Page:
A lot of it was just gratefulness at getting to be back for the first time in 15 months, and my first Fourth of July there since moving to Bolivia. I usually can’t get away this time of year due to the stream of visitors/volunteers, but this time I could leave my parents in charge and take a quick escape! At my shortest trip back ever (2 weeks including several travel days), I made a conscious effort to savor every moment there. I needed the break in a bad way, since it's very difficult to get much peace and quiet while here, or to feel "away" from the work/staff/volunteers/kids. This time I was also in three different parts of Texas so got to see lots of different things and almost all of my relatives while there. The days were packed, but somehow relaxing too. Thank you so much to all who hosted me, and me and my sister, so that I could accomplish the most possible while there. We really appreciated it and had a wonderful time together!
Some highlights of the trip were being out on the lake, eating all the Tex-Mex I could hold, and…going shopping with my Grandma. Invariably, when I would get (supposedly) out of ear shot, she would begin telling anyone who would listen where her granddaughter lives and what she does. With her version, I come out like some sort of saint! The comments were interesting. One well-meaning woman in a shoe store gushed, "You must have the BEST JOB in the whole world!!" She was dead serious.
I'm reading a book written by the daughter of deaf parents ("A Loss for Words"). She said that growing up, her friends and other people tended to think her life was either much better or much worse than it really was. I get the same sense sometimes. The comments and looks say it all: my life is either romantic and exciting, or at best I'm really strange for doing what I do--and loving it.
As for the first, I always say thank the Lord that our life here isn't constant child rescues! Last year made that clearer than ever. A year ago this time, we were still dealing with the fall out from bringing in baby Juan Gabriel (7 1/2 months), very sick and cranky as a result of living on the street his entire life. It was a very exciting, rewarding thing to do--for a few hours. Then everyone from me to the staff to the youngest baby got whatever he had, in spite of putting him into strict isolation. After two days in the home, he was admitted to the hospital for two solid weeks (still an HDA record), but the harm was already done. I don't think I've ever been sick that bad and that long, with a terrible cough that made me develop a very painful muscle strain in my side that took months to heal and still isn't the same. Yes, very romantic life. The same baby's mother's boyfriend showed up at the Baby Home shortly after, high on glue, and created a huge scene by trying to escape with the baby while cussing us out, kicking a hole in our gate, only giving up when police arrived. (Okay, so my life may not be romantic, but it CAN be dramatic. ;-) )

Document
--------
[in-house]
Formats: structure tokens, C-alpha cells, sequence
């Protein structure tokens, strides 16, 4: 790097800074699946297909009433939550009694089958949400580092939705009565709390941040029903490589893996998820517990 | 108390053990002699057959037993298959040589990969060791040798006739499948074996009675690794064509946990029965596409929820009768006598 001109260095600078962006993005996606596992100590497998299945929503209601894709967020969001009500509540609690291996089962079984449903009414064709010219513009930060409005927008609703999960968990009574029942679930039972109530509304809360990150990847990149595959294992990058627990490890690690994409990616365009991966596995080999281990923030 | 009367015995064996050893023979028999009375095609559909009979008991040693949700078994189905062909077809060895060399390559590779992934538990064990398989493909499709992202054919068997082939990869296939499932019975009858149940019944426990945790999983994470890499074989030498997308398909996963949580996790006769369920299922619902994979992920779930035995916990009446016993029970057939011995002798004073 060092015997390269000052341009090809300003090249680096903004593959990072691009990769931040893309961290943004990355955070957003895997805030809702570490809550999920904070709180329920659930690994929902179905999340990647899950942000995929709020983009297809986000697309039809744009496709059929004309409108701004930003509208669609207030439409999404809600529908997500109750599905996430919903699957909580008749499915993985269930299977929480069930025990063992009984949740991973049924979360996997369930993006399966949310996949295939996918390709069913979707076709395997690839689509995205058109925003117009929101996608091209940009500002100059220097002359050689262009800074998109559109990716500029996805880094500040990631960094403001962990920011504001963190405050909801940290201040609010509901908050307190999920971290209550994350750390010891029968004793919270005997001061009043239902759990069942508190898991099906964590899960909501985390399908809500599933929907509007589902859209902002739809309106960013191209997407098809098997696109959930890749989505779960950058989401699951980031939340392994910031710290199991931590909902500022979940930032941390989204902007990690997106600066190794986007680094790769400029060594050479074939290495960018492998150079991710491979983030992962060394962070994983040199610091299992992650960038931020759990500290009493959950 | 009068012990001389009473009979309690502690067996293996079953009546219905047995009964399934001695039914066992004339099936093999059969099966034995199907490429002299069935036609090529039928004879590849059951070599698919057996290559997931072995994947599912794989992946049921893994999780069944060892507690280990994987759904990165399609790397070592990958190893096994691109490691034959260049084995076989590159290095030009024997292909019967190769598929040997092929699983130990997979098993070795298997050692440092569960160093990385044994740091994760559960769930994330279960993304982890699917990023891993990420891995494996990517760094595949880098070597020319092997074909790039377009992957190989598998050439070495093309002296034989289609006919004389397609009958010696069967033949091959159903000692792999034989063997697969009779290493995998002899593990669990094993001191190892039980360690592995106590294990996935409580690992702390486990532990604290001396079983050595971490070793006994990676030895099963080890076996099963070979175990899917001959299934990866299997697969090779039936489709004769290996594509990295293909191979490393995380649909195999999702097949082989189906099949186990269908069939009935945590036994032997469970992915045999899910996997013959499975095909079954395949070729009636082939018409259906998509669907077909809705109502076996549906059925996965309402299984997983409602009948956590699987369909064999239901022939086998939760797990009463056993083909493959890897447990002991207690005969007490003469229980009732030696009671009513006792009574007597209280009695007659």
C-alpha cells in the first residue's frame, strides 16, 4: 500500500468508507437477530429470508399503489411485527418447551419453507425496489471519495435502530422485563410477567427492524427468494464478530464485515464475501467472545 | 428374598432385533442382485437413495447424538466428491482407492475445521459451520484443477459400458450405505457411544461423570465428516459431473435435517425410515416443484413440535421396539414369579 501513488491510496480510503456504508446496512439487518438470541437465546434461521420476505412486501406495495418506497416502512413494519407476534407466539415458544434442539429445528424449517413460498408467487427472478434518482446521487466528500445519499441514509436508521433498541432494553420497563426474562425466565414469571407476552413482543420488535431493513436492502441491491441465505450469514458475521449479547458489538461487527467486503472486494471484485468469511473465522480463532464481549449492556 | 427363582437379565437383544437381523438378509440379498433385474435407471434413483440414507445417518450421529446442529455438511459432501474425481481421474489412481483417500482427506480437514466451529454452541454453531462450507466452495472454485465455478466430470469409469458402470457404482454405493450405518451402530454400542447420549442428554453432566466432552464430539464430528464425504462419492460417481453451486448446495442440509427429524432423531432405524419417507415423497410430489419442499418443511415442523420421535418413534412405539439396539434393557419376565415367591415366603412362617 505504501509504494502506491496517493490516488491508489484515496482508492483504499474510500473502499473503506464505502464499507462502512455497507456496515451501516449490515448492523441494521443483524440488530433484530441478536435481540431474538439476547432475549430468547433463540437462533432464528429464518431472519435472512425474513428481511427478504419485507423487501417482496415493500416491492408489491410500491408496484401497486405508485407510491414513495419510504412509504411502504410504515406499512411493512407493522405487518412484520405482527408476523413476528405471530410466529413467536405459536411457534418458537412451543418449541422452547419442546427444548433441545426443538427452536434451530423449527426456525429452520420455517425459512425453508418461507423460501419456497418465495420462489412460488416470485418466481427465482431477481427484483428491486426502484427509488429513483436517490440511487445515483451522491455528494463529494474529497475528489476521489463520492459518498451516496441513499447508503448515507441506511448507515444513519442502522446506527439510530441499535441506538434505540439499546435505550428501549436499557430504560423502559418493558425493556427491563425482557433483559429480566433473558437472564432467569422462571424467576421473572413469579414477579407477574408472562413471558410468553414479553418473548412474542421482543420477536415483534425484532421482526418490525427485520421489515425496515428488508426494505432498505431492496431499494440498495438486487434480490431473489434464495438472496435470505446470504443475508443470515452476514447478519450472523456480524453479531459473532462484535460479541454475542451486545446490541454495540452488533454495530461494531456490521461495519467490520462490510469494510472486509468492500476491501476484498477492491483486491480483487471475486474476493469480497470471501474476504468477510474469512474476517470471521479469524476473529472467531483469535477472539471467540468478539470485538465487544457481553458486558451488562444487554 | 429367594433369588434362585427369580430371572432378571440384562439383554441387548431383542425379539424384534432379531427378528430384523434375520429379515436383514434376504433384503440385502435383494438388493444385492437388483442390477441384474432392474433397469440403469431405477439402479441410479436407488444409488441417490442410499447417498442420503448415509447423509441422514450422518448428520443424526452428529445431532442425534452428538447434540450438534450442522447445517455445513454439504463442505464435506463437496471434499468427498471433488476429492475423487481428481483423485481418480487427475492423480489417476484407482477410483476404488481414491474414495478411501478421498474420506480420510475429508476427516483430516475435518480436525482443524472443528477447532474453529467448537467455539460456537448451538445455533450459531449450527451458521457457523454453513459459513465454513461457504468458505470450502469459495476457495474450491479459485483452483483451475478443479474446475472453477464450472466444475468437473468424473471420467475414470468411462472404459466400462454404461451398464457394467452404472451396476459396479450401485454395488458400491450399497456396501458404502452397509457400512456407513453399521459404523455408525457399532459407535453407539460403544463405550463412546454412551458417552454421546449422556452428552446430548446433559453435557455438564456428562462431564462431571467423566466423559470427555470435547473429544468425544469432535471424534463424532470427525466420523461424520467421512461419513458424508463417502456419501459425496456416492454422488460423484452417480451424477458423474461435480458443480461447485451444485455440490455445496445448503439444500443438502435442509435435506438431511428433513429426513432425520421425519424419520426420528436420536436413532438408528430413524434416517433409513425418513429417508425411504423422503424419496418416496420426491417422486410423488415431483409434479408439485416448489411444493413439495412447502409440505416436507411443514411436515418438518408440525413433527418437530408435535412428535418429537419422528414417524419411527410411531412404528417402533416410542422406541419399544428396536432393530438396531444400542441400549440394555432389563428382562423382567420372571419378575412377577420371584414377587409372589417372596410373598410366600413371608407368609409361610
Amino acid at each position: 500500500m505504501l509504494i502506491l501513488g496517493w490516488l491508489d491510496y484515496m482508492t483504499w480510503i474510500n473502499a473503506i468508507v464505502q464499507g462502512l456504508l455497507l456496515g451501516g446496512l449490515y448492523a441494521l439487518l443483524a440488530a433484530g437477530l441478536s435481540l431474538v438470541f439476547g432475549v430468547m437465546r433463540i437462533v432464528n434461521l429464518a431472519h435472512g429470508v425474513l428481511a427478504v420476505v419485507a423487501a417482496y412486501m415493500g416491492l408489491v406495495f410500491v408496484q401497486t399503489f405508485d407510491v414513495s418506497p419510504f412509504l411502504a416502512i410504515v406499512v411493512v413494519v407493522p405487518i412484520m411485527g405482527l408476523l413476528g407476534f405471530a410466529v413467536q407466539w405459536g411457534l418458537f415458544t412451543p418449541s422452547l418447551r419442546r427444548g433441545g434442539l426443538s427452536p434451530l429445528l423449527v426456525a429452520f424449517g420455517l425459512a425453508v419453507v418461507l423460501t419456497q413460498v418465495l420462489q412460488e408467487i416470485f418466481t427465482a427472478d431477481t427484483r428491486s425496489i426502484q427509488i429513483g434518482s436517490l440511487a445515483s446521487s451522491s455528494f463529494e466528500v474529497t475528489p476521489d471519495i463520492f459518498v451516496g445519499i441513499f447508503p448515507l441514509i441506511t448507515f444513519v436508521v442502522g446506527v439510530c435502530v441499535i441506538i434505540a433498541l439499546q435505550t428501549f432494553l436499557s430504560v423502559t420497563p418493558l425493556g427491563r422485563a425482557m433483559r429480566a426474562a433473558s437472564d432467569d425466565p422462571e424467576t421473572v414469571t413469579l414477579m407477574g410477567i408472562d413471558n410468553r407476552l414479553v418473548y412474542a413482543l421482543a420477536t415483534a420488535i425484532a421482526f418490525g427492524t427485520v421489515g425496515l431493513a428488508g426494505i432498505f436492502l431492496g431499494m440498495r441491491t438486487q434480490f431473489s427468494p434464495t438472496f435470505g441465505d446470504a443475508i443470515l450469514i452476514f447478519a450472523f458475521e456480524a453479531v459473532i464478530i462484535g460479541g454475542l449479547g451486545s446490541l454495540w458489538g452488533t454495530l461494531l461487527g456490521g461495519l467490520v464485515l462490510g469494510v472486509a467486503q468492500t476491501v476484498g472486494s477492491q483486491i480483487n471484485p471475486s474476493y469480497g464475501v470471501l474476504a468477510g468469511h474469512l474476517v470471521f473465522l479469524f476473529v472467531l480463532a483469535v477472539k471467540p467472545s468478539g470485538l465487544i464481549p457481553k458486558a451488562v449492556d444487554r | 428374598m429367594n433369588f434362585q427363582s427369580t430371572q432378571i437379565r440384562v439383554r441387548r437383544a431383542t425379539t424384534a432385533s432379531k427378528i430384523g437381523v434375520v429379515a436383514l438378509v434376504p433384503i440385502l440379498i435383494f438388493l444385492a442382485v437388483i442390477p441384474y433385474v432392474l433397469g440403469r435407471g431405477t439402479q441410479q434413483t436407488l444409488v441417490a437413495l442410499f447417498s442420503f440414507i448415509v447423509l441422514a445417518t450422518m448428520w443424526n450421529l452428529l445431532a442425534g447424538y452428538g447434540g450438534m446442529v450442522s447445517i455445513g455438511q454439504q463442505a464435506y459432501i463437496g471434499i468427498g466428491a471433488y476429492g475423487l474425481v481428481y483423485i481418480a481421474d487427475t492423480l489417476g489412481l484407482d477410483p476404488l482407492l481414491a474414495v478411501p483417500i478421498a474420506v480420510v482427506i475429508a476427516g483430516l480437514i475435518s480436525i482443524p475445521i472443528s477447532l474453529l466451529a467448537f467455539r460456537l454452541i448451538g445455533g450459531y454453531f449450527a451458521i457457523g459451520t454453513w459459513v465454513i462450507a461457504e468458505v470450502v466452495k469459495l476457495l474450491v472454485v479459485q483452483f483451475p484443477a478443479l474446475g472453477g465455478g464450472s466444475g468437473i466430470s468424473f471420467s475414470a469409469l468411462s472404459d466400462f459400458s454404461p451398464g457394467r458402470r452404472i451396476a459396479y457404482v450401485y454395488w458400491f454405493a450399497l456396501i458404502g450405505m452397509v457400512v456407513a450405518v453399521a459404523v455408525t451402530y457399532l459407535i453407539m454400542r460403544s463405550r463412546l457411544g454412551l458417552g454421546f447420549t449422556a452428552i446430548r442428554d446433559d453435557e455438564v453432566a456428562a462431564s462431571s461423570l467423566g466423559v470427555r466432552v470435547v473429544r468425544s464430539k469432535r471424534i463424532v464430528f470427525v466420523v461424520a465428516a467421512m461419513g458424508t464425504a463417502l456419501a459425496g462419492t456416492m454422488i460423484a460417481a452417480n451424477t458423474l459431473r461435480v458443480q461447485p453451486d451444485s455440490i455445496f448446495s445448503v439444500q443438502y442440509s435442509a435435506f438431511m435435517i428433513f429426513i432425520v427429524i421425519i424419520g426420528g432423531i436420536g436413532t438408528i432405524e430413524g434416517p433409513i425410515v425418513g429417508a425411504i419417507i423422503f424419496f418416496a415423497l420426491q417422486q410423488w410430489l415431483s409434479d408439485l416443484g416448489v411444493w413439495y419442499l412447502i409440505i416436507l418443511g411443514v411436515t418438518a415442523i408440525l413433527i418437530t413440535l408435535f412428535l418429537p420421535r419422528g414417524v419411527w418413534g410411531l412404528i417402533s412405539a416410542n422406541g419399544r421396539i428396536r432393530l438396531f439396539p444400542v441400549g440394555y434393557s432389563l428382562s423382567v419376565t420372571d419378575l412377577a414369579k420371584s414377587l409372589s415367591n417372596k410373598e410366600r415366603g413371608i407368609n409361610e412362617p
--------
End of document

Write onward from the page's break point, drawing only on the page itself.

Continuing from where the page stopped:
As to the latter, the people who ask if we have running water or if we feel safe going outside or if we have food to eat...our quality of life just might be better than theirs! If they only knew how good we have it! We've lost track of how many volunteers have stayed on after serving at the homes. Generally speaking, the only ones who actually return to their home countries are those who have school or a fiancé waiting. And all the tragedy and sorrow surrounding our kids' lives is made more bearable simply by the fact that we are here and in the incredible position of being able to do something about it. As to being around at least a dozen kids at all times, and living and officing out of the Baby Home, it's not a bother to me. You can get used to just about anything, and nothing matters if you love it!
All that to say, this life IS pretty unique, with a ridiculous range of highs and lows which made the quieter time in Texas a huge joy! But I am so glad to be back with all the kids and staff now, and of course my family, and the current 4 volunteers. It was great to hit the ground running, as usual, and to be in the thick of everything within hours of getting here. Having stepped out and now back in, I have new eyes for observing, which is always refreshing. In particular I’ve noticed my Dad's interaction with the kids. I don’t know if his affection has grown or I wasn’t noticing before, but he definitely loves them and of course they adore him back. The highlight of their week is getting to go anywhere with him in his “big car” or even to be held by him a moment. It's great to see, and we appreciate having men in the kids' lives.
A couple of pictures from the trip:
We had a wonderful afternoon lunching with the Samsels, a lovely family with 5 children that is interested in moving to Bolivia to minister to children.